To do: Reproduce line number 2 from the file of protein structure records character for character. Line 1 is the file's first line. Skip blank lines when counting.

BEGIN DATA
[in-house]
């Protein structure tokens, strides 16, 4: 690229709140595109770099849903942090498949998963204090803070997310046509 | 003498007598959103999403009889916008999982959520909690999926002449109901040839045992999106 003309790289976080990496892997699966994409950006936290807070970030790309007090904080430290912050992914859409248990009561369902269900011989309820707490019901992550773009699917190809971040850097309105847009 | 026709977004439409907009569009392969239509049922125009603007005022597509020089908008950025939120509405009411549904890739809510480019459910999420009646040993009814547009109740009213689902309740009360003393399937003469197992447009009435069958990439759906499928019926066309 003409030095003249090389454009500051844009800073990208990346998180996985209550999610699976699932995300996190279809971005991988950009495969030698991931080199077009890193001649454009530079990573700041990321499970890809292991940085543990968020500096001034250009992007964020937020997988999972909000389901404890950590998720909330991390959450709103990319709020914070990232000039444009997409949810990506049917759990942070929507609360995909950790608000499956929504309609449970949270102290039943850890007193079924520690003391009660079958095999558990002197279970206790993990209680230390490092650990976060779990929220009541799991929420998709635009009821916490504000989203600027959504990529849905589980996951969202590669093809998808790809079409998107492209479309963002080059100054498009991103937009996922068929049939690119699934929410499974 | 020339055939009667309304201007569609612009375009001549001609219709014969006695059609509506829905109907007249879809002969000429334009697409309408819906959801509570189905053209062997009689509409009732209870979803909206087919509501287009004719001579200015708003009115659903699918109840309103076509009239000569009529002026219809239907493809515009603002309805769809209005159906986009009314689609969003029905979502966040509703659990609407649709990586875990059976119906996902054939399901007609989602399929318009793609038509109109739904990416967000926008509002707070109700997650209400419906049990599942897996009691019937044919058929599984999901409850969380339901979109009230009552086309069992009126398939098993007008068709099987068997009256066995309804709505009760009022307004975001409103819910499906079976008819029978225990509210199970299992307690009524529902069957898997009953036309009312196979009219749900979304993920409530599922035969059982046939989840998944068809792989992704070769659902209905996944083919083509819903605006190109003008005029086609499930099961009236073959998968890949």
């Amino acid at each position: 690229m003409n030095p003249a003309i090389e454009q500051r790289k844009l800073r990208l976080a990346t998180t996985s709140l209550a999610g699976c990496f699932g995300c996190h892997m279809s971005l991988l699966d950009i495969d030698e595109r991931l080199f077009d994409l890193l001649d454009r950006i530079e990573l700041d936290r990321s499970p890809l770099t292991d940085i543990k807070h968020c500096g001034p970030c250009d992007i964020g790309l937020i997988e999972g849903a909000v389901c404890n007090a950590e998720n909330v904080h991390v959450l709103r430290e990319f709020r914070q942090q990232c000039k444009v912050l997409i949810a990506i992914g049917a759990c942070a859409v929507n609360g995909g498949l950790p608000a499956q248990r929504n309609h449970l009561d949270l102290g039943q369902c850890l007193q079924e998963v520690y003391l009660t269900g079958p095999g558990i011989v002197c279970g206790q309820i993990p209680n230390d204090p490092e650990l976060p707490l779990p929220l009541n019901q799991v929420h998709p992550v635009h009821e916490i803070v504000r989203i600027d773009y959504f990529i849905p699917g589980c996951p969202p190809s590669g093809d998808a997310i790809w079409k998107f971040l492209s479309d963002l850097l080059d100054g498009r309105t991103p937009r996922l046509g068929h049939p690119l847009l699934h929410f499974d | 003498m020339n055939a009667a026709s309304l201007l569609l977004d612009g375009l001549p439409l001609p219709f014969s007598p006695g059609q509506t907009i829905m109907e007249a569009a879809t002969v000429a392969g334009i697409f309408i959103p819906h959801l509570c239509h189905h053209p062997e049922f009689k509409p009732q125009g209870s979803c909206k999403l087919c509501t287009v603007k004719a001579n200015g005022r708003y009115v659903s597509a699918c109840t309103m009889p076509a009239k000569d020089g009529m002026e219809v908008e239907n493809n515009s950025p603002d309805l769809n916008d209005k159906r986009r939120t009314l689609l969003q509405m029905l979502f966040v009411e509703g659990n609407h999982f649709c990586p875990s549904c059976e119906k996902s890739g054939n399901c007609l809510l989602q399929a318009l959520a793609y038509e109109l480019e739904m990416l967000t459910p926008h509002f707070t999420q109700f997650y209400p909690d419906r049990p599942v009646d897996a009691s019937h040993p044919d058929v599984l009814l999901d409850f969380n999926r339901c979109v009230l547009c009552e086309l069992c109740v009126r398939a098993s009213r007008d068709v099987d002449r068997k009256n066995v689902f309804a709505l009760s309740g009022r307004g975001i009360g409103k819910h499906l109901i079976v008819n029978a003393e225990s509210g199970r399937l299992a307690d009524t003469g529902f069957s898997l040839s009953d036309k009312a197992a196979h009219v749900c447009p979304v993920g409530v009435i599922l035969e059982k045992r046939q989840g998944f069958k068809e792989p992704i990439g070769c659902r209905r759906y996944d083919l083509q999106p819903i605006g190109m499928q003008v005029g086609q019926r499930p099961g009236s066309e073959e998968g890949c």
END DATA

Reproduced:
């Protein structure tokens, strides 16, 4: 690229709140595109770099849903942090498949998963204090803070997310046509 | 003498007598959103999403009889916008999982959520909690999926002449109901040839045992999106 003309790289976080990496892997699966994409950006936290807070970030790309007090904080430290912050992914859409248990009561369902269900011989309820707490019901992550773009699917190809971040850097309105847009 | 026709977004439409907009569009392969239509049922125009603007005022597509020089908008950025939120509405009411549904890739809510480019459910999420009646040993009814547009109740009213689902309740009360003393399937003469197992447009009435069958990439759906499928019926066309 003409030095003249090389454009500051844009800073990208990346998180996985209550999610699976699932995300996190279809971005991988950009495969030698991931080199077009890193001649454009530079990573700041990321499970890809292991940085543990968020500096001034250009992007964020937020997988999972909000389901404890950590998720909330991390959450709103990319709020914070990232000039444009997409949810990506049917759990942070929507609360995909950790608000499956929504309609449970949270102290039943850890007193079924520690003391009660079958095999558990002197279970206790993990209680230390490092650990976060779990929220009541799991929420998709635009009821916490504000989203600027959504990529849905589980996951969202590669093809998808790809079409998107492209479309963002080059100054498009991103937009996922068929049939690119699934929410499974 | 020339055939009667309304201007569609612009375009001549001609219709014969006695059609509506829905109907007249879809002969000429334009697409309408819906959801509570189905053209062997009689509409009732209870979803909206087919509501287009004719001579200015708003009115659903699918109840309103076509009239000569009529002026219809239907493809515009603002309805769809209005159906986009009314689609969003029905979502966040509703659990609407649709990586875990059976119906996902054939399901007609989602399929318009793609038509109109739904990416967000926008509002707070109700997650209400419906049990599942897996009691019937044919058929599984999901409850969380339901979109009230009552086309069992009126398939098993007008068709099987068997009256066995309804709505009760009022307004975001409103819910499906079976008819029978225990509210199970299992307690009524529902069957898997009953036309009312196979009219749900979304993920409530599922035969059982046939989840998944068809792989992704070769659902209905996944083919083509819903605006190109003008005029086609499930099961009236073959998968890949």